entered "an action against Keighran   in the Supreme Court In Sydney. Mr.  

Shelley conclusively proved the boundaries of the two runs by four wit-

nesses, and Keighran lost the case and had to pay all expenses. It would appear that Dr. Clayton was the original holder of Blowering, the revered parent of Bland of that ilk so well known to Tumut people. It afterwards came into the posses- sion of Whitty and later on into the   hands of E. G. Brown, who for many   long years might easily have been   termed the "uncrowned King of Tu-  

mut," as he, during his long residence here, was the first and fore- most in every movement that tended towards the progress of the district. He was the first Mayor of Tumut, and for a number of years represen- ted the district in Parliament. Mr. Brown came to Tumut in 1831, and in the early stages of his career did a big business amongst cattle. The present writer's first knowledge ofhim was in the early sixties when he was taking a large draft of cattle, some 1200 head, from Blowering to Maiden's Punt on the Murray. Mr.   T. Piper, who, as I have stated, died  

quite recently at the age of 93, was a veritable encyclopaedia of know- ledge as regards early settlement. He came to the district with his father when a boy and spent a long life here. His first employment was with Peter Stuckey at a station be- low Goulburn, afterwards at Willie Ploma under the same employer, andthen at Wyangle with Mr. George Shelley, finally settling at Bombow- lee Creek, where he died. The Spring Creek and Red Hill properties are now in the possession of Mr. F. Campbell. The original holder was Edward Hughes, or "Old Ned" Hug- hes, as he was more familiarly called. He was afterwards joined by Mr. W. Kiley or as a co-partner. Mr. Kiley came to the colony In 1837, and was a very early occupant of the runs mentioned. They aftarwards came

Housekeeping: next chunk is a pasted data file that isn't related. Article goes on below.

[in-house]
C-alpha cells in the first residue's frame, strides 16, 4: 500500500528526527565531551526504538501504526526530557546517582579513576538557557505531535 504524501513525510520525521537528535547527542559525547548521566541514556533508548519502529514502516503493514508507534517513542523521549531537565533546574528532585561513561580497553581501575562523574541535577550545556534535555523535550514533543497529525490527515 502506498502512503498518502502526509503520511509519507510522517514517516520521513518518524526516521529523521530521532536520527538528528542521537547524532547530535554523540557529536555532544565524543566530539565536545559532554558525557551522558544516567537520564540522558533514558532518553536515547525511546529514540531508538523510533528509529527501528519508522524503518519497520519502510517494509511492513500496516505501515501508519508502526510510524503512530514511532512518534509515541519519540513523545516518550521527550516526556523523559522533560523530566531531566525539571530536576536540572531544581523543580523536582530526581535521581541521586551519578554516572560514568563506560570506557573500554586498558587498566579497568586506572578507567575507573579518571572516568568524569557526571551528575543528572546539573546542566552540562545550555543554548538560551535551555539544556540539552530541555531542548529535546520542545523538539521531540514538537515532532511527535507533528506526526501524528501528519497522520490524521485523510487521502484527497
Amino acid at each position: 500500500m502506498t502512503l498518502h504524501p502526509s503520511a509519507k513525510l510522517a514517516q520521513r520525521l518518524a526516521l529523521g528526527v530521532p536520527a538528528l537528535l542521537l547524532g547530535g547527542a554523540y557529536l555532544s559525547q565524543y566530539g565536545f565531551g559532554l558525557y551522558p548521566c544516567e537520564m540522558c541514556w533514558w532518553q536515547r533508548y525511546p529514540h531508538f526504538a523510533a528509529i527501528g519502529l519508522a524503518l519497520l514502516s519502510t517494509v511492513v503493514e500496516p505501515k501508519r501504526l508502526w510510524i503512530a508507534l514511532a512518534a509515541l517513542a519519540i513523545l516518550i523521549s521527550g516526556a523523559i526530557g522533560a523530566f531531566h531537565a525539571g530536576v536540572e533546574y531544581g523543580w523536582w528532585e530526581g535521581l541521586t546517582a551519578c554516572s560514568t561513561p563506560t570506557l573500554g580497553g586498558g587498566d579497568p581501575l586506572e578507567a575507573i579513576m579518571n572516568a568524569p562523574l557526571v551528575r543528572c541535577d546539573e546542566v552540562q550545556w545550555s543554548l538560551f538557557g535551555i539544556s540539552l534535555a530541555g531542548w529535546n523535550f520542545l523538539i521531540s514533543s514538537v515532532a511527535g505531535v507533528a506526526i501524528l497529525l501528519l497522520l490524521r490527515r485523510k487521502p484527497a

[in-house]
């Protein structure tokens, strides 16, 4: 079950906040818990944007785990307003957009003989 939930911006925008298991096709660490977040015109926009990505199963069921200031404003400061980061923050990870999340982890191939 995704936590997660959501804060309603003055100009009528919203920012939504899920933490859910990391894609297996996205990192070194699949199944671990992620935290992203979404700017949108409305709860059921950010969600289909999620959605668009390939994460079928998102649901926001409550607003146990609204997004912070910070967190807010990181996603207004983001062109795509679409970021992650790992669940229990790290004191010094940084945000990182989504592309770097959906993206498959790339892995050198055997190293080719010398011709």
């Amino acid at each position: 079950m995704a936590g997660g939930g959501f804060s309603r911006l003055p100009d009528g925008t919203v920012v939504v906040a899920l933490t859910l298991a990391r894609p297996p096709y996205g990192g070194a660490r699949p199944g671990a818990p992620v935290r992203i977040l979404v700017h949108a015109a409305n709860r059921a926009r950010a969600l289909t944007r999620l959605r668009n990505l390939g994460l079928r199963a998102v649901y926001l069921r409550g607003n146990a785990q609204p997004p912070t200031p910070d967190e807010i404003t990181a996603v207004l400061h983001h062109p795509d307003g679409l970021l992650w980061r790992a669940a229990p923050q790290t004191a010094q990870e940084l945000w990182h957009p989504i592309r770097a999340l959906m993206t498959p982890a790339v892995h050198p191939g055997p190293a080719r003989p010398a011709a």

into the possession of his son, the

late Mr. P. Kiley, who carried them on to much advantage financially un- til finally disposing of them to Mr.   F. Campbell. W. A. Brodrible was a man of considerable note in the early periods. He arrived here in 1836 and formed a sheep-station on the Murrumbidgee near Gundagai. He also had an interest in a huge pas- toral property near Goulburn . Dr.

Andrews also tells, us that Brodrible

formed Manus Station, County Selwyn, in 1838, and sold it to John

Stewart in 1839. It afterwards came  

into the possession of T. A. Murray.

Another notability of a far-back per- iod was Mr. Daniel French sr., who arrived in the colony in 1840, and

was for a long number of years a   conspicuous figure in this district.   His first employment was as a shep- herd for Mr. John Keighran of Brungle Station, and later on he was the occupier of land which was formerly